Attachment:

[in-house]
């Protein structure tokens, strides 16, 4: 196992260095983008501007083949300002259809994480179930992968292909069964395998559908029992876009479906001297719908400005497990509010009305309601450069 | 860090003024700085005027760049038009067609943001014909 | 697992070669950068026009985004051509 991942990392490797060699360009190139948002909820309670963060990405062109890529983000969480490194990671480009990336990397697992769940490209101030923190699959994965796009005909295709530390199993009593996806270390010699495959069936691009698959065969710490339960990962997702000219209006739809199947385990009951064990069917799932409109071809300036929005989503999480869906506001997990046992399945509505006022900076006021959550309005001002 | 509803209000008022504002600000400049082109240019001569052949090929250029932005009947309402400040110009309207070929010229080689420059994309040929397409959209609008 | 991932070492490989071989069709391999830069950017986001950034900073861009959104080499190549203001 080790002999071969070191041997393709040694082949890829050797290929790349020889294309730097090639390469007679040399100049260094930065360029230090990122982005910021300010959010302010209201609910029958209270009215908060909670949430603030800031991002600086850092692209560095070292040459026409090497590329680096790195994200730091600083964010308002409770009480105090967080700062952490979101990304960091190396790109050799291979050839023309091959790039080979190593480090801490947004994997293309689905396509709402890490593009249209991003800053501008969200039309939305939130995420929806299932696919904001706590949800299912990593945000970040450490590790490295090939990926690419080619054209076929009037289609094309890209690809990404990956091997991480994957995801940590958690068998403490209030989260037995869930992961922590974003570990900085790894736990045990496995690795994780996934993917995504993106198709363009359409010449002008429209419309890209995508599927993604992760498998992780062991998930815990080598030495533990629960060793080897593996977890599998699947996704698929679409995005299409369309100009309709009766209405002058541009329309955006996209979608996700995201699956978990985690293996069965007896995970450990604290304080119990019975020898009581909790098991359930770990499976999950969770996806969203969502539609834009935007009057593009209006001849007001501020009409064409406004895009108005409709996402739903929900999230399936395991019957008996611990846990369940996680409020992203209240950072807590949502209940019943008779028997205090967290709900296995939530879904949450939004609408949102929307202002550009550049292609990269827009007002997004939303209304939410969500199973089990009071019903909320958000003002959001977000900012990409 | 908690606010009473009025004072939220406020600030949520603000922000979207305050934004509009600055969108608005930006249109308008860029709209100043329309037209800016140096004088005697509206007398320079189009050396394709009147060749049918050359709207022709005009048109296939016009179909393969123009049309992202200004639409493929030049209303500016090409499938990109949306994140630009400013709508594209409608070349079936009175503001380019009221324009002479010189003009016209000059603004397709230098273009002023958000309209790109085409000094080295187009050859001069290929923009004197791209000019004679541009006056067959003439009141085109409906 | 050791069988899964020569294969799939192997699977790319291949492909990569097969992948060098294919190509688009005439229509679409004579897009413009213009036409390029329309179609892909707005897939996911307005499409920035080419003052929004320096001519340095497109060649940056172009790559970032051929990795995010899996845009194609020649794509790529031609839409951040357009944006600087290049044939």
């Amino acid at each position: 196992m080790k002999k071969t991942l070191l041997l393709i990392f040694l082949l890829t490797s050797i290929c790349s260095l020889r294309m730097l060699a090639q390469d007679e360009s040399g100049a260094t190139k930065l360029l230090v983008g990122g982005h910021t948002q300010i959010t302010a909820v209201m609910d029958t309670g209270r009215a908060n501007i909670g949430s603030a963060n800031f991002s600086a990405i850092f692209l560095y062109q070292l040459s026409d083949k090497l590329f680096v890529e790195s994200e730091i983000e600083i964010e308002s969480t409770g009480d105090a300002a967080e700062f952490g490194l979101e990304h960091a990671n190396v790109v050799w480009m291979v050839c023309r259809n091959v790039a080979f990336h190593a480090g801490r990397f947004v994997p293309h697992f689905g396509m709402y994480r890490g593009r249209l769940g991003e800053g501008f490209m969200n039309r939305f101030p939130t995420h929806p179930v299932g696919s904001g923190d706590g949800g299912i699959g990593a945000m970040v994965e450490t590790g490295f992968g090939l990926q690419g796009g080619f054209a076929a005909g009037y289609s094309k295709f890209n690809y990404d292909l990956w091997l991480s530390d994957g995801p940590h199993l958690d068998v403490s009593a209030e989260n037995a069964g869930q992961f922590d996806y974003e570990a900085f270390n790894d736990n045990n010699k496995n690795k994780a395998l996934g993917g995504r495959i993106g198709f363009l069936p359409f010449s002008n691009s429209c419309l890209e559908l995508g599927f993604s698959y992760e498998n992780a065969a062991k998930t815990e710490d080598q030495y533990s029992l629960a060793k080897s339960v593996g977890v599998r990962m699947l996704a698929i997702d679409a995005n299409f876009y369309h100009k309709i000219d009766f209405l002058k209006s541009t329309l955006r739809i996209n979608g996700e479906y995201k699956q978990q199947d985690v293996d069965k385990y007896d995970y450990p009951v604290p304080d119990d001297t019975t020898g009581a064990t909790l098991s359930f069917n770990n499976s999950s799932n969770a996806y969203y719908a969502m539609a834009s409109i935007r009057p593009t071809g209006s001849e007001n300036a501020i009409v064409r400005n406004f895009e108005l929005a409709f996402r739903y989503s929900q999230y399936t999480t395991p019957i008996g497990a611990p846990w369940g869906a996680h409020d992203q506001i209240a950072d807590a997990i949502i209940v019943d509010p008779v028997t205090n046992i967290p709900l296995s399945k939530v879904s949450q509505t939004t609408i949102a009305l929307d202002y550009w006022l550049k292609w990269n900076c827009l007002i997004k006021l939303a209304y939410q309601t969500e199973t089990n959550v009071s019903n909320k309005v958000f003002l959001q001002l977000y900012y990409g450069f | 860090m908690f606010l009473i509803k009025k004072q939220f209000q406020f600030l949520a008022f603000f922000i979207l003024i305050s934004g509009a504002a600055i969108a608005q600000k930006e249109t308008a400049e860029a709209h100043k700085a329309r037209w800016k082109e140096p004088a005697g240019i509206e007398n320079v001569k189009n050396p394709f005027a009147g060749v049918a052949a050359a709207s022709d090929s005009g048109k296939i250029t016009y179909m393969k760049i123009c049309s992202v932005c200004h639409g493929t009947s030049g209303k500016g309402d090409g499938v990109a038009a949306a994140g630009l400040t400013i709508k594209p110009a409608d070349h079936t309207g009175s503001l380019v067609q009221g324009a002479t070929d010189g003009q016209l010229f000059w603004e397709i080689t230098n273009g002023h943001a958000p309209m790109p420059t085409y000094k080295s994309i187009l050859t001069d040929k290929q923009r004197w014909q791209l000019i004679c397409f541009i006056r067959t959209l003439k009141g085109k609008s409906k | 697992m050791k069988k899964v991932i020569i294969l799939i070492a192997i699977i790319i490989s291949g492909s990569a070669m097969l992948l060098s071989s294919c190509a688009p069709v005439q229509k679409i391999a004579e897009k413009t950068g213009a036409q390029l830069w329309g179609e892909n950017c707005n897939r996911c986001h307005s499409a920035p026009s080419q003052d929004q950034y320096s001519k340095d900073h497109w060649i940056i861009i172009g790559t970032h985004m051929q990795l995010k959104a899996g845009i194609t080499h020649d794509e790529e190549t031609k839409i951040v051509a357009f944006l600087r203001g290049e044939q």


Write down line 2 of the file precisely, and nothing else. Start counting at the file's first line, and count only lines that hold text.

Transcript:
């Protein structure tokens, strides 16, 4: 196992260095983008501007083949300002259809994480179930992968292909069964395998559908029992876009479906001297719908400005497990509010009305309601450069 | 860090003024700085005027760049038009067609943001014909 | 697992070669950068026009985004051509 991942990392490797060699360009190139948002909820309670963060990405062109890529983000969480490194990671480009990336990397697992769940490209101030923190699959994965796009005909295709530390199993009593996806270390010699495959069936691009698959065969710490339960990962997702000219209006739809199947385990009951064990069917799932409109071809300036929005989503999480869906506001997990046992399945509505006022900076006021959550309005001002 | 509803209000008022504002600000400049082109240019001569052949090929250029932005009947309402400040110009309207070929010229080689420059994309040929397409959209609008 | 991932070492490989071989069709391999830069950017986001950034900073861009959104080499190549203001 080790002999071969070191041997393709040694082949890829050797290929790349020889294309730097090639390469007679040399100049260094930065360029230090990122982005910021300010959010302010209201609910029958209270009215908060909670949430603030800031991002600086850092692209560095070292040459026409090497590329680096790195994200730091600083964010308002409770009480105090967080700062952490979101990304960091190396790109050799291979050839023309091959790039080979190593480090801490947004994997293309689905396509709402890490593009249209991003800053501008969200039309939305939130995420929806299932696919904001706590949800299912990593945000970040450490590790490295090939990926690419080619054209076929009037289609094309890209690809990404990956091997991480994957995801940590958690068998403490209030989260037995869930992961922590974003570990900085790894736990045990496995690795994780996934993917995504993106198709363009359409010449002008429209419309890209995508599927993604992760498998992780062991998930815990080598030495533990629960060793080897593996977890599998699947996704698929679409995005299409369309100009309709009766209405002058541009329309955006996209979608996700995201699956978990985690293996069965007896995970450990604290304080119990019975020898009581909790098991359930770990499976999950969770996806969203969502539609834009935007009057593009209006001849007001501020009409064409406004895009108005409709996402739903929900999230399936395991019957008996611990846990369940996680409020992203209240950072807590949502209940019943008779028997205090967290709900296995939530879904949450939004609408949102929307202002550009550049292609990269827009007002997004939303209304939410969500199973089990009071019903909320958000003002959001977000900012990409 | 908690606010009473009025004072939220406020600030949520603000922000979207305050934004509009600055969108608005930006249109308008860029709209100043329309037209800016140096004088005697509206007398320079189009050396394709009147060749049918050359709207022709005009048109296939016009179909393969123009049309992202200004639409493929030049209303500016090409499938990109949306994140630009400013709508594209409608070349079936009175503001380019009221324009002479010189003009016209000059603004397709230098273009002023958000309209790109085409000094080295187009050859001069290929923009004197791209000019004679541009006056067959003439009141085109409906 | 050791069988899964020569294969799939192997699977790319291949492909990569097969992948060098294919190509688009005439229509679409004579897009413009213009036409390029329309179609892909707005897939996911307005499409920035080419003052929004320096001519340095497109060649940056172009790559970032051929990795995010899996845009194609020649794509790529031609839409951040357009944006600087290049044939």